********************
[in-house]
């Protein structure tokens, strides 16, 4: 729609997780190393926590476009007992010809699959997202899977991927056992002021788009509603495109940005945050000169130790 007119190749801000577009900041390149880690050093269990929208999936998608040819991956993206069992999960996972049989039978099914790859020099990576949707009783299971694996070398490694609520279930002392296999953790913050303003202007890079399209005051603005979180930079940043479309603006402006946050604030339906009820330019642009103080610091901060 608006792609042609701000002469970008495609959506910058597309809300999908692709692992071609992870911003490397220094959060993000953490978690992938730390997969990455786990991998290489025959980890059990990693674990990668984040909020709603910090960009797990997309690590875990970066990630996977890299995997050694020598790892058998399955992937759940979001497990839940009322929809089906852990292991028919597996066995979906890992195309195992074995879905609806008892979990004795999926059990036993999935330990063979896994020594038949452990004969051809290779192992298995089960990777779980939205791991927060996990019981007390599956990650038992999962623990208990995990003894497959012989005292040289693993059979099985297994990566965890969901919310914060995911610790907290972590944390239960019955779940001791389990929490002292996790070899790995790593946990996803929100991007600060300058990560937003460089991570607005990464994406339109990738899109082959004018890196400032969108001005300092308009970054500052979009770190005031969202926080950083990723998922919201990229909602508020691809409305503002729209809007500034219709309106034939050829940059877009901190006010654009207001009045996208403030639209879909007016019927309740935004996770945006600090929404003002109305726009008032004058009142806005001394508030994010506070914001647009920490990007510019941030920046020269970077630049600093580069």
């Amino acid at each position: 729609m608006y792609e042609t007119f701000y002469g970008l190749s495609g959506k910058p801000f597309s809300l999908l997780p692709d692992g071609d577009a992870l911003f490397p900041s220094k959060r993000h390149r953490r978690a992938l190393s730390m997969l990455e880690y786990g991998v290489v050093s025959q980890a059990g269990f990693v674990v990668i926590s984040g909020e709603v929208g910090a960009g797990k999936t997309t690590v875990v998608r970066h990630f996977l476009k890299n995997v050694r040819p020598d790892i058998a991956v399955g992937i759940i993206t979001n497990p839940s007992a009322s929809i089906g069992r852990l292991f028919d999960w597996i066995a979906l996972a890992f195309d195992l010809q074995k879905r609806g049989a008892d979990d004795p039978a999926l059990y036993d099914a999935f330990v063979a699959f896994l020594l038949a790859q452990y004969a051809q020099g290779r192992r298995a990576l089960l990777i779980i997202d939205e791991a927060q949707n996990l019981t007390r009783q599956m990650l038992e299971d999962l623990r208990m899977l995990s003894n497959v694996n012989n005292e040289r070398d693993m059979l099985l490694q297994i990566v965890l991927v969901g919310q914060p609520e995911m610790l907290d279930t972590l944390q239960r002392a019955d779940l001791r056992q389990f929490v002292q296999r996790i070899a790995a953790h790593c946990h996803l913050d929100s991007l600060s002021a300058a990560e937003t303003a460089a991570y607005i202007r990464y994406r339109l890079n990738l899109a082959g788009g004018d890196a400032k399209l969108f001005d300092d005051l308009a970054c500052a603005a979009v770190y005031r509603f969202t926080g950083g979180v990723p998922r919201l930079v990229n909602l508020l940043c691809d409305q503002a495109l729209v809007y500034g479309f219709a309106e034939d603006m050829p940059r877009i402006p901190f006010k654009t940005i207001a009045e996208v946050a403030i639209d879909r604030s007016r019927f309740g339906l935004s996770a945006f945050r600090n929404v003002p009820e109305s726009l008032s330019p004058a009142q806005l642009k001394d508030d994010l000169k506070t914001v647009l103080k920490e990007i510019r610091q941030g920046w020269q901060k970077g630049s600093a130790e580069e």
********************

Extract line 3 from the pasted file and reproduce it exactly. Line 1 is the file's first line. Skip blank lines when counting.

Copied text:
């Amino acid at each position: 729609m608006y792609e042609t007119f701000y002469g970008l190749s495609g959506k910058p801000f597309s809300l999908l997780p692709d692992g071609d577009a992870l911003f490397p900041s220094k959060r993000h390149r953490r978690a992938l190393s730390m997969l990455e880690y786990g991998v290489v050093s025959q980890a059990g269990f990693v674990v990668i926590s984040g909020e709603v929208g910090a960009g797990k999936t997309t690590v875990v998608r970066h990630f996977l476009k890299n995997v050694r040819p020598d790892i058998a991956v399955g992937i759940i993206t979001n497990p839940s007992a009322s929809i089906g069992r852990l292991f028919d999960w597996i066995a979906l996972a890992f195309d195992l010809q074995k879905r609806g049989a008892d979990d004795p039978a999926l059990y036993d099914a999935f330990v063979a699959f896994l020594l038949a790859q452990y004969a051809q020099g290779r192992r298995a990576l089960l990777i779980i997202d939205e791991a927060q949707n996990l019981t007390r009783q599956m990650l038992e299971d999962l623990r208990m899977l995990s003894n497959v694996n012989n005292e040289r070398d693993m059979l099985l490694q297994i990566v965890l991927v969901g919310q914060p609520e995911m610790l907290d279930t972590l944390q239960r002392a019955d779940l001791r056992q389990f929490v002292q296999r996790i070899a790995a953790h790593c946990h996803l913050d929100s991007l600060s002021a300058a990560e937003t303003a460089a991570y607005i202007r990464y994406r339109l890079n990738l899109a082959g788009g004018d890196a400032k399209l969108f001005d300092d005051l308009a970054c500052a603005a979009v770190y005031r509603f969202t926080g950083g979180v990723p998922r919201l930079v990229n909602l508020l940043c691809d409305q503002a495109l729209v809007y500034g479309f219709a309106e034939d603006m050829p940059r877009i402006p901190f006010k654009t940005i207001a009045e996208v946050a403030i639209d879909r604030s007016r019927f309740g339906l935004s996770a945006f945050r600090n929404v003002p009820e109305s726009l008032s330019p004058a009142q806005l642009k001394d508030d994010l000169k506070t914001v647009l103080k920490e990007i510019r610091q941030g920046w020269q901060k970077g630049s600093a130790e580069e």